Because I wanted my pullover to be loose-fitting, I decided to base my size off of my hip measurement, 42″, and so settled on a Jalie size ‘X’. However, after delving into the instructions, I discovered the finished measurements table, and suddenly I was unsure about my choice.
The finished circumference measurement for size ‘X’ was 44″ and I worried it might be snug in the hips and shoulders. Suddenly I remembered – the pullover Bonnie made in 2020 was supposed to be for our then photographer Bess. But the finished product (even though the correct size had been selected) was too tight for Bess’s liking and so, instead, went to the smaller Lane.
Help from a friend
So where to go from here? I wanted my pullover bigger, but how much bigger?? As I stood pondering, I was reminded of something Bonnie had once said to me: ‘use the measurements of an existing garment that fits you well to help you determine the size of a garment you’re sewing.‘
Perfect. I took a tape measurer to my favorite sweater – a plaid monstrosity I picked up at the Goodwill years ago and which fits me in all the right ways. From neck to waist it measured 25″, from shoulder seam to wrist, the sleeves were 22.5″, and the circumference was 45.5″.
These measurements felt like an awesome cheat code! Before having them as a reference, I was having a difficult time picturing how the Alex pullover would fit me. Now the pattern sizes were put into context, and choosing one felt like less of a guessing game.
I revisited the Alex size chart. The finished circumference of size ‘Y’ was 45″ so I decided to start there rather than at ‘X’. While the circumference of size ‘Y’ was right, the length was 2″ too long and the sleeves 3″.
“Okay Maisie“, I muttered, trying to bolster my fragile confidence. “Looks like we’ve got to alter this dang pattern”
The long and short of it
Kate is, by any standard, a tall woman and so I’ve definitely become familiar with the concept of lengthening a pattern over the past several years. Pattern shortening however, not as much. So I did a quick google search, and found a blog/video tutorial from another one of our fave pattern companies: Tilly and the Buttons. (You can watch the video here!)
Tilly’s blog got me on the right path. What’s more, from Kate I’d learned that if you’re lengthening or shortening more than a few inches you should adjust the pattern piece in more than one place. This will help you maintain the integrity of your pattern piece, especially if there is a large curve or steep angle.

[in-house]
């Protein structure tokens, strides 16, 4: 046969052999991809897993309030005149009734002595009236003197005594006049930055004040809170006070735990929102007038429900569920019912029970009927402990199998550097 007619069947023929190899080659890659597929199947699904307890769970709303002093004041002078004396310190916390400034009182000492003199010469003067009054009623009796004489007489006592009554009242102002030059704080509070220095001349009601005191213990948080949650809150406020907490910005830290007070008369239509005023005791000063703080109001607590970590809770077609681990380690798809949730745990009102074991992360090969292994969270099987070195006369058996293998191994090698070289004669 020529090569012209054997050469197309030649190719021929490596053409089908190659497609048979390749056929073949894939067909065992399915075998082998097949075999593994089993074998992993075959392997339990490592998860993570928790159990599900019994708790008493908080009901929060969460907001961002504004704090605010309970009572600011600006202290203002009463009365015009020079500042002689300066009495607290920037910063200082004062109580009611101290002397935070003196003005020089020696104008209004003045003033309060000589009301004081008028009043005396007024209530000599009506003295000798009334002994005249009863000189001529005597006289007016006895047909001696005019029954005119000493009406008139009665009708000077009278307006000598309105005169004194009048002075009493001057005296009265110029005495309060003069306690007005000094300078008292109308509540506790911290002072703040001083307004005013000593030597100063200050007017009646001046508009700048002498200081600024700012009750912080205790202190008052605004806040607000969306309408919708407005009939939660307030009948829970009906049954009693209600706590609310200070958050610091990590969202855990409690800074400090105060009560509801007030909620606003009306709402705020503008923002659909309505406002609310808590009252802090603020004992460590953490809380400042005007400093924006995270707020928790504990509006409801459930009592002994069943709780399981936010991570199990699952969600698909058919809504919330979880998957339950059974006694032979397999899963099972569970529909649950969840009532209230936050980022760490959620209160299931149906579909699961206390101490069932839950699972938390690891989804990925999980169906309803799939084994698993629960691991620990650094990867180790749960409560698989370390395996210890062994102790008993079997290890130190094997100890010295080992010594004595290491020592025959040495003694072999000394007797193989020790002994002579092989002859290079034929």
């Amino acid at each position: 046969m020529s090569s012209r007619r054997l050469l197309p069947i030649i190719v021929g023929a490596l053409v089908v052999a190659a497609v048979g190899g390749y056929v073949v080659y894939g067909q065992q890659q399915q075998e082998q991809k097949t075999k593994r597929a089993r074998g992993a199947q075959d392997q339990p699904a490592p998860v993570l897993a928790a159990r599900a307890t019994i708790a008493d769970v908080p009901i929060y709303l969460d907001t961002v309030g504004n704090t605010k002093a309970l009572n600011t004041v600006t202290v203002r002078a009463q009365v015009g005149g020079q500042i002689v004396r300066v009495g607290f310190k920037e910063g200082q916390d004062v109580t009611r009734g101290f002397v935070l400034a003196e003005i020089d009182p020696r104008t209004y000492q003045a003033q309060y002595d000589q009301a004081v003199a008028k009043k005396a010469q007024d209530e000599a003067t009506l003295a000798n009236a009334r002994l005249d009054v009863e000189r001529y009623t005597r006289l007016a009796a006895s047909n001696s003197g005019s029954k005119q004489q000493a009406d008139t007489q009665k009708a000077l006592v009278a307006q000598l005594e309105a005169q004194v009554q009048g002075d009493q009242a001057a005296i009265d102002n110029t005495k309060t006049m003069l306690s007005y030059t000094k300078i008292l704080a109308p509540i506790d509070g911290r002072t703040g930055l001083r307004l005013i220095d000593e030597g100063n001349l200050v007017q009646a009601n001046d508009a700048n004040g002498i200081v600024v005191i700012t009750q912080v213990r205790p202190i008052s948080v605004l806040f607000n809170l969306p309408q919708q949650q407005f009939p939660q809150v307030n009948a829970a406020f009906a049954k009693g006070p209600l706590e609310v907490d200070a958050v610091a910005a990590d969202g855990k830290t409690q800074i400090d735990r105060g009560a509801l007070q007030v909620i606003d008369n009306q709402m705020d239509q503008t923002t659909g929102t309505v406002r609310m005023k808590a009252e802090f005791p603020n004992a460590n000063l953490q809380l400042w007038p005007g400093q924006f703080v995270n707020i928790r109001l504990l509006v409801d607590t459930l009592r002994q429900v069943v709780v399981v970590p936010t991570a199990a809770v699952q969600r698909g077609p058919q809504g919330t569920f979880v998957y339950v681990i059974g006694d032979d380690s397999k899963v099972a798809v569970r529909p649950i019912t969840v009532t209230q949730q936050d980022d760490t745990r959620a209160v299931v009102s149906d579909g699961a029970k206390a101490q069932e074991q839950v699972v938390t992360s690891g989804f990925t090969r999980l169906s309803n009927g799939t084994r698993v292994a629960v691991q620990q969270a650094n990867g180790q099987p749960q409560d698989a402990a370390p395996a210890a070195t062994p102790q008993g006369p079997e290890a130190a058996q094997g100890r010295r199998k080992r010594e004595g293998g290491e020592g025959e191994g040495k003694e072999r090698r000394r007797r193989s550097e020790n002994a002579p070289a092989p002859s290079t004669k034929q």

I applied this method with the sleeve piece, shortening it in two places and stressing all the while. Because the body of this pullover is basically a box, I felt comfortable shortening the back and front pieces (B and D) in just one place above the pockets.
These pattern alterations took much longer than they needed to – I fretted over each piece before making the change. But at the same time, I felt encouraged that I’d realized the pattern would need to be altered at all. Maybe I wasn’t completely terrible at this. The thought propelled me forward.
Time to cut
With the pattern pieces altered, it was time to cut the fabric. To keep my pieces on grain I paid attention to the selvedge, especially when it came to cutting on the fold. I made an attempt to pattern match my pocket and front body pieces, but I wasn’t quite sure how to account for seam allowance and so I wasn’t really successful. Oh well! That’s a challenge for a future me.
Finally all the pieces were cut out. I breathed a sigh of relief. Now it was time to sew.
It's all coming together
I’m happy to report that with the correct needle (90/14 Stretch), the sewing of this pullover was painless, and even (dare I say) fun! In addition to the instructions, I discovered a video tutorial on the Jalie website which helped me through the trickier parts of this pattern. (Find the video tutorial here!)
The first hurdle I encountered had to do with the zipper, but surprisingly not the insertion of it. The zipper foot for my Pfaff works like a dream and I was feeling pretty good about the collar of my pullover in general until I was instructed to sew the yoke to the bodice across the top of the zipper.
Had my choice for zipper been a nylon coil, this would have been no trouble, but – and don’t ask me how I know this – it’s absolutely impossible to sew across the metal teeth of a zipper without snapping your needle in half. Very loudly. Scaring yourself and your sister in the process. I would imagine.